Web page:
The Nigerian-born Adalumo, who graduated from Mansfield High School in 2010, did not have many options once he graduated because of his school’s poor record his senior season. Only one player in Adalumo’s class received a football scholarship that year.

“That season was terrible,” he said. “We had a 1-9 season. Everyone was affected with recruiting.”

Adalumo did receive an offer to play at Blinn Junior College, but his parents vetoed the move to a small college.

“Africans are so strict,” he said. “They wanted me to go to a big college. They said, ‘Why go to a small school when you can go to a big school?’”

That big school came in the form of the University of Mississippi, whose coaches watched and talked briefly with Adalumo his senior year.

The courtship from Ole Miss did not last long, however, as the attention fizzled out. This rejection fueled Adalumo after the fact.

“Ole Miss was talking to me for a while, but I never heard from them again,” he said. “I have that big chip on my shoulder. That’s motivation right there.”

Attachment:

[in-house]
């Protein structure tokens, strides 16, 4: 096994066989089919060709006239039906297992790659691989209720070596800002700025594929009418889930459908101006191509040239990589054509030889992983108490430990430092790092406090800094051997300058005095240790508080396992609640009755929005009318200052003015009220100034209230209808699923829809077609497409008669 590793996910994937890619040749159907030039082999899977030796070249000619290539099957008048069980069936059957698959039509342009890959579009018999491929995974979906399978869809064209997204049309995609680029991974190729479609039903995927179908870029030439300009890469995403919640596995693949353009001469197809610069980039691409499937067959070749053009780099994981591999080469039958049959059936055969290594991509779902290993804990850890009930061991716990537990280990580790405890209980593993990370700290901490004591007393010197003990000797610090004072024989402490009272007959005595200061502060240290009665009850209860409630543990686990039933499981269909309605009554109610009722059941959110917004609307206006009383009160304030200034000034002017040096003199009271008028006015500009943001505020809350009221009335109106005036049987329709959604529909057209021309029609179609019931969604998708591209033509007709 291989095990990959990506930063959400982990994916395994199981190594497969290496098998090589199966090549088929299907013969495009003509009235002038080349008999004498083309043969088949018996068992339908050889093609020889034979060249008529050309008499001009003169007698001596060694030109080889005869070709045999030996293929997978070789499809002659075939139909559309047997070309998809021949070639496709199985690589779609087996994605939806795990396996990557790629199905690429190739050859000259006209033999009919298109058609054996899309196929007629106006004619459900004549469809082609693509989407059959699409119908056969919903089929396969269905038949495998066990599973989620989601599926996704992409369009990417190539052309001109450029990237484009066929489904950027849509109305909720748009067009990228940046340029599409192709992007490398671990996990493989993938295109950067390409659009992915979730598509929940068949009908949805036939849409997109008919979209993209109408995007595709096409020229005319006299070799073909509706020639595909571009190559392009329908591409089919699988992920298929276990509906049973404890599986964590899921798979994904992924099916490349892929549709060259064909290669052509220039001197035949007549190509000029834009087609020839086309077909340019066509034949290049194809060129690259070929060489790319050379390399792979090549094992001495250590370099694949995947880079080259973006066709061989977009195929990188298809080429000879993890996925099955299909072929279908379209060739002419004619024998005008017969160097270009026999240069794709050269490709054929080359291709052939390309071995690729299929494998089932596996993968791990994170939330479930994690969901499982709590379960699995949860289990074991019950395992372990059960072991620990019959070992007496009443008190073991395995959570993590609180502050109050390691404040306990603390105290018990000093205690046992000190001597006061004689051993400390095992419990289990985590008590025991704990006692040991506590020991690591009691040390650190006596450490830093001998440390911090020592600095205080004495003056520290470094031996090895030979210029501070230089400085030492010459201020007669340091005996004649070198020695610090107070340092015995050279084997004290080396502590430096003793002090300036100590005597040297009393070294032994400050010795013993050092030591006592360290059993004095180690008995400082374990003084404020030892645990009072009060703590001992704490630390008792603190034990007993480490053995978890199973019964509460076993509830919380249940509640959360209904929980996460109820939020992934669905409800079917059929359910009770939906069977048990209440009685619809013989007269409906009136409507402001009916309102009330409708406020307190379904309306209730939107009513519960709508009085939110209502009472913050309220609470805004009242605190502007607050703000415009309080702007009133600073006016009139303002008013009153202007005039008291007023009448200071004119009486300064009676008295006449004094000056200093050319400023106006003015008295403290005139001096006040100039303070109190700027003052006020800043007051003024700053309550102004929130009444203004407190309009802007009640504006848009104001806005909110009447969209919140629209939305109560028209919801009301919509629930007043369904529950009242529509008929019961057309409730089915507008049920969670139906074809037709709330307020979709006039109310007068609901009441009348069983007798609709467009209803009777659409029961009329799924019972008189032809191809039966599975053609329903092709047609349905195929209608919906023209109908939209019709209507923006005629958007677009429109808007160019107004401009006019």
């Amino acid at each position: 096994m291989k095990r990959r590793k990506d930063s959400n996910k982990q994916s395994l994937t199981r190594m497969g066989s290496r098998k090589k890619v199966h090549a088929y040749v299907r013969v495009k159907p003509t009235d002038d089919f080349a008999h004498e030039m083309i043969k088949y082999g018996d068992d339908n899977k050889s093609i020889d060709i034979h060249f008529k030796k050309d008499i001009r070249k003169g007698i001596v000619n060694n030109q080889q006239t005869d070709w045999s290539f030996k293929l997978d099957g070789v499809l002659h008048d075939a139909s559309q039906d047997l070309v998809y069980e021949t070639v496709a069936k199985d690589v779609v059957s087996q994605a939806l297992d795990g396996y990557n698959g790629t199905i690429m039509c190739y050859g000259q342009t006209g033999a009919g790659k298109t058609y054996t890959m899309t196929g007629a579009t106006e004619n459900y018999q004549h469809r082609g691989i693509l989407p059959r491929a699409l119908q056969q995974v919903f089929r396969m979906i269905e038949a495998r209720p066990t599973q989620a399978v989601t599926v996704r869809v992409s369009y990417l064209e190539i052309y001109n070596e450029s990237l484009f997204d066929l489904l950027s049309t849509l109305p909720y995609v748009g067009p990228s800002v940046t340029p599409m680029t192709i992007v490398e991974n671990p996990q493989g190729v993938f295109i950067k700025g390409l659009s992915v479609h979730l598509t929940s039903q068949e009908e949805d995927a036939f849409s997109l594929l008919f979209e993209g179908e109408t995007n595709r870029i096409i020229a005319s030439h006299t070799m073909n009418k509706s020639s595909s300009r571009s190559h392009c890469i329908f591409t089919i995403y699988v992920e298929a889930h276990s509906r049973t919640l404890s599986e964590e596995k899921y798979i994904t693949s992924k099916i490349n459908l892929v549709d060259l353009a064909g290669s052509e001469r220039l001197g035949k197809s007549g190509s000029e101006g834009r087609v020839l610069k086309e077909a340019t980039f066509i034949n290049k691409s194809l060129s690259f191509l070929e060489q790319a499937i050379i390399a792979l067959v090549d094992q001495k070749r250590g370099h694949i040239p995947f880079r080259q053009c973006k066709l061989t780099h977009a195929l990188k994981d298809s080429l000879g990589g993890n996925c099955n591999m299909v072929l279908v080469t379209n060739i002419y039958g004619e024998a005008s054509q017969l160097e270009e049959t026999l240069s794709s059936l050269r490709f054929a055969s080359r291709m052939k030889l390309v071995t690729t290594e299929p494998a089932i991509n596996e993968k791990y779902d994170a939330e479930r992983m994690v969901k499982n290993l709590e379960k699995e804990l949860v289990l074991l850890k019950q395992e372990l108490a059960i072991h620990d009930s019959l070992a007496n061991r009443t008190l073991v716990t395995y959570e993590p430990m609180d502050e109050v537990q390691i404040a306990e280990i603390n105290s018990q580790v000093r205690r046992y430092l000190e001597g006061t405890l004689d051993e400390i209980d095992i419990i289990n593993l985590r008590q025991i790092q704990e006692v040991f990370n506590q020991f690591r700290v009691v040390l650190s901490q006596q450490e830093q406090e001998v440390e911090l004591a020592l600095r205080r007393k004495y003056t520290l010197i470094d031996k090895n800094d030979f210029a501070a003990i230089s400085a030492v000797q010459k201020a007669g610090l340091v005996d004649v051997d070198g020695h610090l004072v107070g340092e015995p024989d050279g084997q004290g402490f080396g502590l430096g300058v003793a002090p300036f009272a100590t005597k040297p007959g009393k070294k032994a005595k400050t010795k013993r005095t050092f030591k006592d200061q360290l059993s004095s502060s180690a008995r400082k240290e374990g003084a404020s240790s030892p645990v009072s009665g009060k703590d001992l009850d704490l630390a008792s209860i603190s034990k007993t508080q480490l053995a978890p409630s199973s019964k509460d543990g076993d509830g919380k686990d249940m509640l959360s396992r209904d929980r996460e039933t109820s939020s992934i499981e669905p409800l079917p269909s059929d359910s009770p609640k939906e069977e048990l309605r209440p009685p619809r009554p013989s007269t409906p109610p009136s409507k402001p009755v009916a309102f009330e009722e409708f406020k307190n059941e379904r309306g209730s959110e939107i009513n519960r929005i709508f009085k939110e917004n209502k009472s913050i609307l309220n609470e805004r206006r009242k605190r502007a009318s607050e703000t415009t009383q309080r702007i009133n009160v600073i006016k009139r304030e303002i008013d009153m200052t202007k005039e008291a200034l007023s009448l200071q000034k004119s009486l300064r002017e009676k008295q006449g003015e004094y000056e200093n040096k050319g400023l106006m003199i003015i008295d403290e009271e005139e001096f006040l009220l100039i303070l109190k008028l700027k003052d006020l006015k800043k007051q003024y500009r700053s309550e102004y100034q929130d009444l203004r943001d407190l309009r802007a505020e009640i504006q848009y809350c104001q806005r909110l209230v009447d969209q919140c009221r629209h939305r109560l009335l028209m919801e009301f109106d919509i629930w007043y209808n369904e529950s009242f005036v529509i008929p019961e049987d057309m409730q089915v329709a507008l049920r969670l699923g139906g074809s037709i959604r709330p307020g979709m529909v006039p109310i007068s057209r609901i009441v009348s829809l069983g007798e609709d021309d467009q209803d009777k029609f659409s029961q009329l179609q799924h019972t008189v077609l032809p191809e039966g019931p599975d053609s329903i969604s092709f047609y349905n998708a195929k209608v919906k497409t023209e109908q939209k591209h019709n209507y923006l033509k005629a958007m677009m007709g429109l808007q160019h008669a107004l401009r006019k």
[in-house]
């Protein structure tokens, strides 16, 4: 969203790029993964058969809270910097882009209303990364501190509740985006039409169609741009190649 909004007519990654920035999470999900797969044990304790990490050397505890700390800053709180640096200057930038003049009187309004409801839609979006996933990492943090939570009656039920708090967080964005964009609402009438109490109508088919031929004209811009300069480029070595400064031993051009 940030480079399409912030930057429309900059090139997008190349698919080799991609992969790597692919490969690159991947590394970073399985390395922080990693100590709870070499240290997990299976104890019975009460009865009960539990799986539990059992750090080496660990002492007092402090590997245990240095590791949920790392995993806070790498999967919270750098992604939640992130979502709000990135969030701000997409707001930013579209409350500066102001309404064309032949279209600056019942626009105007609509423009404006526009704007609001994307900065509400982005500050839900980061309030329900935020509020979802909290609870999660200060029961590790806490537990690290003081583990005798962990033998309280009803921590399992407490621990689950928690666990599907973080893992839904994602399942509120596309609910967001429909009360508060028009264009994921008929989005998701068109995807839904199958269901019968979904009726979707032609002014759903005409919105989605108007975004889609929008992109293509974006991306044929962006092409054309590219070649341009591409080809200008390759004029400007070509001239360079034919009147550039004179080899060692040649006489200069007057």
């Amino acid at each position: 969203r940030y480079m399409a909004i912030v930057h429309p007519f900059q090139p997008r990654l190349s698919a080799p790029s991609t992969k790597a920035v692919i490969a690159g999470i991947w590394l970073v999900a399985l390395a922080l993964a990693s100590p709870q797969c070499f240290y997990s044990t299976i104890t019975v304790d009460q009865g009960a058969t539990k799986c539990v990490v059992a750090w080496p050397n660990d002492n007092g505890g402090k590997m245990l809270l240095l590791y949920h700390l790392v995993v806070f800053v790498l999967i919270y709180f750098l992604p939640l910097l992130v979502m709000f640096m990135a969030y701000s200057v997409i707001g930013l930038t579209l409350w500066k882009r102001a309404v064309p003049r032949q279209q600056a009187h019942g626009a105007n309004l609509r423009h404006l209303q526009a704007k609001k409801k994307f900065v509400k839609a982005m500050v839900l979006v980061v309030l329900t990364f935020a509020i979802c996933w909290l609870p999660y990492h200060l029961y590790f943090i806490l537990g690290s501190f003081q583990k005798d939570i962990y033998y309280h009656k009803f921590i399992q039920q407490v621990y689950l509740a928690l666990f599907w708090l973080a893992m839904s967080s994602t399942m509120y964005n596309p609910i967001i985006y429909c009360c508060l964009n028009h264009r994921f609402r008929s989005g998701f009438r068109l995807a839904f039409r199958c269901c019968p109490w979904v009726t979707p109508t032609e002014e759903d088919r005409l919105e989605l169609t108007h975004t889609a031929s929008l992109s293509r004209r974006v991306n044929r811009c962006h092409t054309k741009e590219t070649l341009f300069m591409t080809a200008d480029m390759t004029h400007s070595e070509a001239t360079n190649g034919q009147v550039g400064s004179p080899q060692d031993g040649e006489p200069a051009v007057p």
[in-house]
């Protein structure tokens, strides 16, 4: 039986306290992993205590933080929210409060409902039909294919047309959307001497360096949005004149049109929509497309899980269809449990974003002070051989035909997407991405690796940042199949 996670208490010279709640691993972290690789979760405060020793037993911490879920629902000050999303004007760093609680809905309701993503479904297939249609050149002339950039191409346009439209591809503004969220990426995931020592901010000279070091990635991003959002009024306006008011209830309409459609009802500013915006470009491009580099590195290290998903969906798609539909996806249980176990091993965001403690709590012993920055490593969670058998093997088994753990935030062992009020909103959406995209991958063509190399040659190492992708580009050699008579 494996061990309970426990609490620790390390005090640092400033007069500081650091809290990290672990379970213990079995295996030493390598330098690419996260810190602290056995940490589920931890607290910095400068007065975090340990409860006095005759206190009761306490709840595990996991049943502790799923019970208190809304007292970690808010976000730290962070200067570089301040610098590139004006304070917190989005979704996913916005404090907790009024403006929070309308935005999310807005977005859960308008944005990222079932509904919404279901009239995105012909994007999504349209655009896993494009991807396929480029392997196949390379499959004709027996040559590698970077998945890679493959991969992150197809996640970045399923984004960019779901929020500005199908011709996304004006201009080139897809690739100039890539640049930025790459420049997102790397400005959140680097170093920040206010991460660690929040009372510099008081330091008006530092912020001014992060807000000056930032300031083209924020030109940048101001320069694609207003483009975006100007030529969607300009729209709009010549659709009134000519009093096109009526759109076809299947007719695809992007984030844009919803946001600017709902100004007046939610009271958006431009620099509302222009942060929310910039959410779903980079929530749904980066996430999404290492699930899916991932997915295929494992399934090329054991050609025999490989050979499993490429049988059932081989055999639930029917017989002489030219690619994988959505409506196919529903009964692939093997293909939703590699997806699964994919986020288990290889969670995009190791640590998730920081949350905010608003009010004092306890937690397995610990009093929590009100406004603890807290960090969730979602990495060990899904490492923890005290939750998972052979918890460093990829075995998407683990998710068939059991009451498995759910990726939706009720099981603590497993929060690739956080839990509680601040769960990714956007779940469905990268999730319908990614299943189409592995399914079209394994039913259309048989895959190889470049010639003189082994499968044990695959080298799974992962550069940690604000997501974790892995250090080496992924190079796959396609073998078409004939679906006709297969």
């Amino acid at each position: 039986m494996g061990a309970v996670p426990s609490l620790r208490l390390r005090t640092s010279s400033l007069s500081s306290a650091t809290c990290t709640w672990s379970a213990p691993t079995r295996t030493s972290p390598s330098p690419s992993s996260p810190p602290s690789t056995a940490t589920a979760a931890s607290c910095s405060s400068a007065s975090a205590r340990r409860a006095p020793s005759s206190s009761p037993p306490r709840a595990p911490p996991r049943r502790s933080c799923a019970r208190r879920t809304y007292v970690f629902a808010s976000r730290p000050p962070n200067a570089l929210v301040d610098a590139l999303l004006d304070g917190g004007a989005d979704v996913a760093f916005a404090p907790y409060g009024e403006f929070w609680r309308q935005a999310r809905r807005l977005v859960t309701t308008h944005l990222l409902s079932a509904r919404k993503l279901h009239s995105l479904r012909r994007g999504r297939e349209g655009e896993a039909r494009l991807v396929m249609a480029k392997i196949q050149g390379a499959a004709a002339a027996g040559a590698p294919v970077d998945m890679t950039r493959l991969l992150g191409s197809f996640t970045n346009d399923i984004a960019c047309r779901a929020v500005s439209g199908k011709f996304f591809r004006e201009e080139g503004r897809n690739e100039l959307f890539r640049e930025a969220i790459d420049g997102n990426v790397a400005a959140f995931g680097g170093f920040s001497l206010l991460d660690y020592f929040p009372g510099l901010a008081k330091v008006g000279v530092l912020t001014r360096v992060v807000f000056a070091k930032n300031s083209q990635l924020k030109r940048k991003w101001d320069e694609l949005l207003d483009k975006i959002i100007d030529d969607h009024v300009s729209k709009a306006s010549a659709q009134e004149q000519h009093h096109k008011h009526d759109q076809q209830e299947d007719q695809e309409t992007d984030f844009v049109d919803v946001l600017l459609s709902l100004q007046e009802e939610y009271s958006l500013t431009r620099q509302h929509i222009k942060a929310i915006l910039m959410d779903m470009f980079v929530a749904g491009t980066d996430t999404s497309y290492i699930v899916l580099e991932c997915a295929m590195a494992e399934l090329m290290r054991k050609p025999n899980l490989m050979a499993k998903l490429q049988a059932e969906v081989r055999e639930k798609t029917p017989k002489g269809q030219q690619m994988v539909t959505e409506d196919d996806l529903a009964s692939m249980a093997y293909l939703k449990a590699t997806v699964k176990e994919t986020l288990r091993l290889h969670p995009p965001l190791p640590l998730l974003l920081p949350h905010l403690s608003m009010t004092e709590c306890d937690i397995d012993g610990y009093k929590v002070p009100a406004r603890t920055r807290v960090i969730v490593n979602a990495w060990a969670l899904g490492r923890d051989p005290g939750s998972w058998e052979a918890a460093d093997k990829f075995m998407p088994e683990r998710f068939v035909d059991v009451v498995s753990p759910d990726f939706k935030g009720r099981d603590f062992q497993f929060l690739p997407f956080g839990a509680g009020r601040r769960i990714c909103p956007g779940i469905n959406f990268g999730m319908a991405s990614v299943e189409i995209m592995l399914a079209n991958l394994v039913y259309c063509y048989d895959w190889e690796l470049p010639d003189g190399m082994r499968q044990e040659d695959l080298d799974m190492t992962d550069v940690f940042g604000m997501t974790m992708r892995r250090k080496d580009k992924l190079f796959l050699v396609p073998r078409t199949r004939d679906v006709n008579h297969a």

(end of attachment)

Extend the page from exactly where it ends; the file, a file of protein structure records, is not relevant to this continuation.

Texas State came into the picture for Adalumo in 2010 after he went with a friend who took a campus tour to pursue a football scholarship. Coaches met and talked to Adalumo for the first time during the visit. They had never seen him play before but were interested. He kept in contact with the coaches in the following year.

“They said they wanted to see me play because of my physique,” he said. “I should’ve gone last year to play, but I didn’t want to redshirt.”

Redshirting would have resulted in Adalumo sitting out one season to acclimate himself to the school and the football program.  He didn’t want to sit on the bench and said he wants to hit the ground running when he steps on campus.